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How to lower your mortgage repayments

Peter Terlato avatar
Peter Terlato
- 6 min read
How to lower your mortgage repayments

Servicing a mortgage is generally a decades long, costly process. Home loans typically last for 25-30 years. Reducing your mortgage repayments can potentially save you thousands of dollars over the life of your loan.

There are many reasons you may want to lower your mortgage repayments - your household budget may be vulnerable to mortgage stress, your personal financial situation may have changed (i.e. job loss, redundancy, pregnancy, income reduction) or you simply want to seek out the best possible deal.

You can tackle this issue in a number of ways but the first thing to do is to extensively research the different options that are available. Understanding your choices and alternatives can provide a solid foundation from which to seek out the best opportunity. Arming yourself with the relevant information means you’ll be better prepared to engage in financial negotiations with lenders.

Negotiate with your lender to reduce repayments

After you’ve done your research it may be advantageous to reach out to your current lender to see if they’re willing to negotiate a lower rate on your existing home loan. If your lender is charging you a higher interest rate than that of new customers, you could request a lower rate.

If you have a good credit score and always make timely repayments, your lender may not want to lose your business and might offer you an interest rate discount or perhaps waive some fees.

Lenders may also provide special discounts to professionals like doctors, lawyers and accountants, who typically have stable jobs and high incomes due to the critical nature of their work. If you belong to any of these professions, it may help you negotiate an interest rate discount with your lender (or while refinancing) to potentially reduce your monthly repayments.

If this process seems overwhelming, you could enlist the services of a mortgage broker to negotiate on your behalf.

If you’re struggling financially, you may want to inquire with your lender about extending the term of your home loan. While most lenders offer 20 to 30 years mortgages, you can find lengthier terms. The longer your home loan, the less you’ll pay per month in principal and interest repayments.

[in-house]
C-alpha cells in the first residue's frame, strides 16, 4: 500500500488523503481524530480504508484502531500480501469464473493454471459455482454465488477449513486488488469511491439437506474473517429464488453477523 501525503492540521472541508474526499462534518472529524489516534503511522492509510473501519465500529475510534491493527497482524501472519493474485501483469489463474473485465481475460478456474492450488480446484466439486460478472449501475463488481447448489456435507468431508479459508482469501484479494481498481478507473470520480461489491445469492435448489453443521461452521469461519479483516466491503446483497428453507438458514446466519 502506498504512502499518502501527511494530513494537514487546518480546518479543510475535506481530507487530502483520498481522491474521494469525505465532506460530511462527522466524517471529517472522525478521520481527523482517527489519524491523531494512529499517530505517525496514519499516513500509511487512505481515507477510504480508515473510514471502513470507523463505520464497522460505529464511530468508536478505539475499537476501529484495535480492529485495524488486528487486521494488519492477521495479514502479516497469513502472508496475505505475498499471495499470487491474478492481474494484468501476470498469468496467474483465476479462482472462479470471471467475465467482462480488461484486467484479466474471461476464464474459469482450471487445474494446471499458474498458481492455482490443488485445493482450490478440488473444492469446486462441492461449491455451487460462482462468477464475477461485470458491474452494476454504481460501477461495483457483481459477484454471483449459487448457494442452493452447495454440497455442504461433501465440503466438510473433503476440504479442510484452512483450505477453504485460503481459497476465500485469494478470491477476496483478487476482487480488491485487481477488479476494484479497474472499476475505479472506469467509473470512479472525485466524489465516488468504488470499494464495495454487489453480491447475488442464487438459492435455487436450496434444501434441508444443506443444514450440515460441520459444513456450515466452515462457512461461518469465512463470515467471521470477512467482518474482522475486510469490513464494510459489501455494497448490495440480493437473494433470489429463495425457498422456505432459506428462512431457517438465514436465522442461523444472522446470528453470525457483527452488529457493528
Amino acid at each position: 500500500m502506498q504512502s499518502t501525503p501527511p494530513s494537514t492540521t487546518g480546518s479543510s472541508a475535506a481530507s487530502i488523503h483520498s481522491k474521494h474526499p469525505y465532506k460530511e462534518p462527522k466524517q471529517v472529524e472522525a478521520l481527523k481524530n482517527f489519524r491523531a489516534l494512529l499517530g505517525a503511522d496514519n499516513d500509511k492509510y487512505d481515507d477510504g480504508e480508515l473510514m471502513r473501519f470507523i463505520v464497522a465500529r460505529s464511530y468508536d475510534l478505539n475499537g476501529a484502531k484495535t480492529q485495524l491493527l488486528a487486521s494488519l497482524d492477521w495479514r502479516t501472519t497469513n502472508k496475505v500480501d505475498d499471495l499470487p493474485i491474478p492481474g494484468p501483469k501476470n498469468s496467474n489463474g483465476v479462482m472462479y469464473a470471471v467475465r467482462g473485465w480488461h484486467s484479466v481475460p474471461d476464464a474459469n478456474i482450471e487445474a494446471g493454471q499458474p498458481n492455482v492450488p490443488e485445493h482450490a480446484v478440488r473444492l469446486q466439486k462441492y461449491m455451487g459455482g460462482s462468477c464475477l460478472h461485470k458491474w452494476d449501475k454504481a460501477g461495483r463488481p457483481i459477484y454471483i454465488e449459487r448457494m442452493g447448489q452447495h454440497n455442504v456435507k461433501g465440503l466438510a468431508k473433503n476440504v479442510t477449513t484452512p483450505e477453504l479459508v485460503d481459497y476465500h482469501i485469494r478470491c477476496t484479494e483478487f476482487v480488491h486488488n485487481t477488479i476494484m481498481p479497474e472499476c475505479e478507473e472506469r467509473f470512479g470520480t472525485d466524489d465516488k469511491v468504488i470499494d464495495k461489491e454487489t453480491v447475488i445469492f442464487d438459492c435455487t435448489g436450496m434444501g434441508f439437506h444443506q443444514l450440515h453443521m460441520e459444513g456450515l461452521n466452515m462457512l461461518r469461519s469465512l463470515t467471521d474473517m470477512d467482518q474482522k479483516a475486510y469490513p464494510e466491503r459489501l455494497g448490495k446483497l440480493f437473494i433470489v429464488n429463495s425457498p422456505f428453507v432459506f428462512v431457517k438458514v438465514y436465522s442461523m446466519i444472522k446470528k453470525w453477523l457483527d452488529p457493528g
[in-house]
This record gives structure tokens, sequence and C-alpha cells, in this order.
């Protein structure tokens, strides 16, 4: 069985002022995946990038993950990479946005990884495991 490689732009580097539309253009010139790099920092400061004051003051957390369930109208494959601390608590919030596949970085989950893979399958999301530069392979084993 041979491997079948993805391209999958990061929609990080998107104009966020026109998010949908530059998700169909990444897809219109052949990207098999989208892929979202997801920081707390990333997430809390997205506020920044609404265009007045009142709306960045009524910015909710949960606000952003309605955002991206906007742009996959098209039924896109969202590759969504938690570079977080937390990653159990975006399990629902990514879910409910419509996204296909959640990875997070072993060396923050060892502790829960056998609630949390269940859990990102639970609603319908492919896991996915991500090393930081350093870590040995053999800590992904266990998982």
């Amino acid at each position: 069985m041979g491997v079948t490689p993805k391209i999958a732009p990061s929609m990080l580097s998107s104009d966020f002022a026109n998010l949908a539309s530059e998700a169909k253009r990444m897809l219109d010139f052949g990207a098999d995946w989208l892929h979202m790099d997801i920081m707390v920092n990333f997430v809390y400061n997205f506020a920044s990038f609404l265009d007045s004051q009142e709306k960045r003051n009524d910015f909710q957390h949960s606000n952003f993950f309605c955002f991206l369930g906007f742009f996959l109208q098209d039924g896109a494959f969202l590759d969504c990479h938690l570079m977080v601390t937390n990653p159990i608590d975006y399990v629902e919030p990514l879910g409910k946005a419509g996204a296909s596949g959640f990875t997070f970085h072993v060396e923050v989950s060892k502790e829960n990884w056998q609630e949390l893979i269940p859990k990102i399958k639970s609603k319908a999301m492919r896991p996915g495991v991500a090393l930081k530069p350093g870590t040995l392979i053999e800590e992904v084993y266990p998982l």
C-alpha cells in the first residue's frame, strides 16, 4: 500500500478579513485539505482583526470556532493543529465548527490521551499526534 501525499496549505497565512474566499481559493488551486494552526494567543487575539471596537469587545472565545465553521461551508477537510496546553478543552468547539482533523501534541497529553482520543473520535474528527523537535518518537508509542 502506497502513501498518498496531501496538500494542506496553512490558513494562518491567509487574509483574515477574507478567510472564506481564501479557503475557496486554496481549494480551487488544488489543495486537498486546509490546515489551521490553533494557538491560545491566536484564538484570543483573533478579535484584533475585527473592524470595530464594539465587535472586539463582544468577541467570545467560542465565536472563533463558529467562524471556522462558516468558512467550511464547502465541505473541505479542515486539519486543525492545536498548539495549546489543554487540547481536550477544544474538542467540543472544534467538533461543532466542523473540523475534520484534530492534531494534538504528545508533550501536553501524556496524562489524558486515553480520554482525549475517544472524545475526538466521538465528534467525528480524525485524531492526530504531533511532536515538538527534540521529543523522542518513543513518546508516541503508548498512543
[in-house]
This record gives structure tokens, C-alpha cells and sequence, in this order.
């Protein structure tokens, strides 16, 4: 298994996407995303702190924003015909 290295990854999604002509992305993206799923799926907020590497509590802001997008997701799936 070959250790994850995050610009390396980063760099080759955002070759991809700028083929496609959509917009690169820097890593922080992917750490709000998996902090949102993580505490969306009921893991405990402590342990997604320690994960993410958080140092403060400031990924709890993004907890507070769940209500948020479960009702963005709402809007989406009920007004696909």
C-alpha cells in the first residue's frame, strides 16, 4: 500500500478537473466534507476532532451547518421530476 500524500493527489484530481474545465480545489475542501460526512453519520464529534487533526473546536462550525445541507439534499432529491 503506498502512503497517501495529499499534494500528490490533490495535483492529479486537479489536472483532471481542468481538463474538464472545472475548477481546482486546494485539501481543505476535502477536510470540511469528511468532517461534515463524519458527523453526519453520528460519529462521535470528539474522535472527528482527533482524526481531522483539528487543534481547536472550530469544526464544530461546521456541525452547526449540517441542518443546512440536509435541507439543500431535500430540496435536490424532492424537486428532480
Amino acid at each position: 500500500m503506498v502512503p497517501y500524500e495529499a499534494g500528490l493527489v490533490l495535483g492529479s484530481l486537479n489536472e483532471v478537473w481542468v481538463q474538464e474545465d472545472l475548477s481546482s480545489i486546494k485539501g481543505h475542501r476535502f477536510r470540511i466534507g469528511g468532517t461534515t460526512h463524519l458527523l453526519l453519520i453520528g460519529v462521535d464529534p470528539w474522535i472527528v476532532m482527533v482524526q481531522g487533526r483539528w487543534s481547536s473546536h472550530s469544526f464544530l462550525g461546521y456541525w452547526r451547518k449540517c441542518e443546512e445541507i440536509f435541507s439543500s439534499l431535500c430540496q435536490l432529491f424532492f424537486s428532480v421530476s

Although you'll make lower repayments, your total interest charges over the life of the loan may drastically increase, as can be seen in the table below.

 TermMonthly repaymentChange if you increase loan termTotal interest payable over life of loanChange in interest costs if you increase loan term
25 years30 years25 years30 years
15 yrs$4,249-$994-$1,216$247,925+$190,905+$294,503
20 yrs$3,614-$359-$581$340,541+$98,288+$201,886
25 yrs$3,255-$222$438,829+$103,598
30 yrs$3,033$542,427

RateCity calculations assume an average existing customer with a loan balance of $500k and a variable rate of 6.11% after nine interest rate hikes, plus Westpac's cash rate forecast.

Before committing to a new arrangement, remember to investigate all options to ensure you’re getting the best deal. 

Refinancing to lower mortgage repayments

If you’ve managed to build up some equity in your property, you may be in a position to refinance your home loan with another lender, who may charge a lower interest rate, thus allowing you to possibly make lower repayments and relieve some pressure on your budget.

If you think that you’re paying too much for your current home loan, or if you are currently in mortgage stress, it may be worth considering refinancing. The interest rate, ongoing fees, features and benefits offered by another lender may better suit your personal goals and financial needs, now and in the future.